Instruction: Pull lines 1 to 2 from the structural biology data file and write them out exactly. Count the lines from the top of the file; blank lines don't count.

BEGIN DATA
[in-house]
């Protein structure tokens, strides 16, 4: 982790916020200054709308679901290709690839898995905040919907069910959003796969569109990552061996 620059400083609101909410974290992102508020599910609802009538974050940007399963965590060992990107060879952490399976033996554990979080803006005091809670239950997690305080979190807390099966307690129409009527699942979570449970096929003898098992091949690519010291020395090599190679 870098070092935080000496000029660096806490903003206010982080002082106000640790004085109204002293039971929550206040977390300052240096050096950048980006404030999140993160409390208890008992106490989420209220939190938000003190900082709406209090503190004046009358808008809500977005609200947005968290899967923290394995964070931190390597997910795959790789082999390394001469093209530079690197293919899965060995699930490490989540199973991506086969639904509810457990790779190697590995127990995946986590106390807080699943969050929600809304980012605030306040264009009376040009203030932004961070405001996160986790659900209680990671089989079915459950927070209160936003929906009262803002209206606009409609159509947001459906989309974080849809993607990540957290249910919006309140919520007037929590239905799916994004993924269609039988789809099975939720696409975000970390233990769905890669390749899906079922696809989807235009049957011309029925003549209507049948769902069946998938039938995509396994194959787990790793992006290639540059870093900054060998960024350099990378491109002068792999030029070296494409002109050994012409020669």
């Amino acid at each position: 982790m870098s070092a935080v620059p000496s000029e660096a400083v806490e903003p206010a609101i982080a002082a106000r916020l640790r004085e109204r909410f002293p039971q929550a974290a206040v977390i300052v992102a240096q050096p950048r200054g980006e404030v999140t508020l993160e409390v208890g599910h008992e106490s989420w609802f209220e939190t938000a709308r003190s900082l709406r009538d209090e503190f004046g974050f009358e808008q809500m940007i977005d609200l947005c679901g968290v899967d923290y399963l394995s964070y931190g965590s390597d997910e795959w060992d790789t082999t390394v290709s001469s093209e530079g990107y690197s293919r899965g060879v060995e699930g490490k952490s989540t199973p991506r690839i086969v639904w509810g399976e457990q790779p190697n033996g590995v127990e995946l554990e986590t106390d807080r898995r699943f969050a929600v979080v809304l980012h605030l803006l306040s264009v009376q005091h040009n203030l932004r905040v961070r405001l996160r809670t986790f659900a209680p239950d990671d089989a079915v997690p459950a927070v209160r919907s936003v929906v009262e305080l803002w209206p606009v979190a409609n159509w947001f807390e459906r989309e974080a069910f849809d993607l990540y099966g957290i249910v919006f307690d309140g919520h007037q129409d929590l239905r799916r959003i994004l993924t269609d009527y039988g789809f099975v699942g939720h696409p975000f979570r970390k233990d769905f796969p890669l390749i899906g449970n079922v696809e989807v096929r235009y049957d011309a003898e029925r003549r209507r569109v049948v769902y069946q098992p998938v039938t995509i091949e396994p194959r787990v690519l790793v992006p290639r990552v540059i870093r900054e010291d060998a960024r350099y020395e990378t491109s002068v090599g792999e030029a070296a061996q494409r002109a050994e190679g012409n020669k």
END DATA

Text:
[in-house]
């Protein structure tokens, strides 16, 4: 982790916020200054709308679901290709690839898995905040919907069910959003796969569109990552061996 620059400083609101909410974290992102508020599910609802009538974050940007399963965590060992990107060879952490399976033996554990979080803006005091809670239950997690305080979190807390099966307690129409009527699942979570449970096929003898098992091949690519010291020395090599190679 870098070092935080000496000029660096806490903003206010982080002082106000640790004085109204002293039971929550206040977390300052240096050096950048980006404030999140993160409390208890008992106490989420209220939190938000003190900082709406209090503190004046009358808008809500977005609200947005968290899967923290394995964070931190390597997910795959790789082999390394001469093209530079690197293919899965060995699930490490989540199973991506086969639904509810457990790779190697590995127990995946986590106390807080699943969050929600809304980012605030306040264009009376040009203030932004961070405001996160986790659900209680990671089989079915459950927070209160936003929906009262803002209206606009409609159509947001459906989309974080849809993607990540957290249910919006309140919520007037929590239905799916994004993924269609039988789809099975939720696409975000970390233990769905890669390749899906079922696809989807235009049957011309029925003549209507049948769902069946998938039938995509396994194959787990790793992006290639540059870093900054060998960024350099990378491109002068792999030029070296494409002109050994012409020669």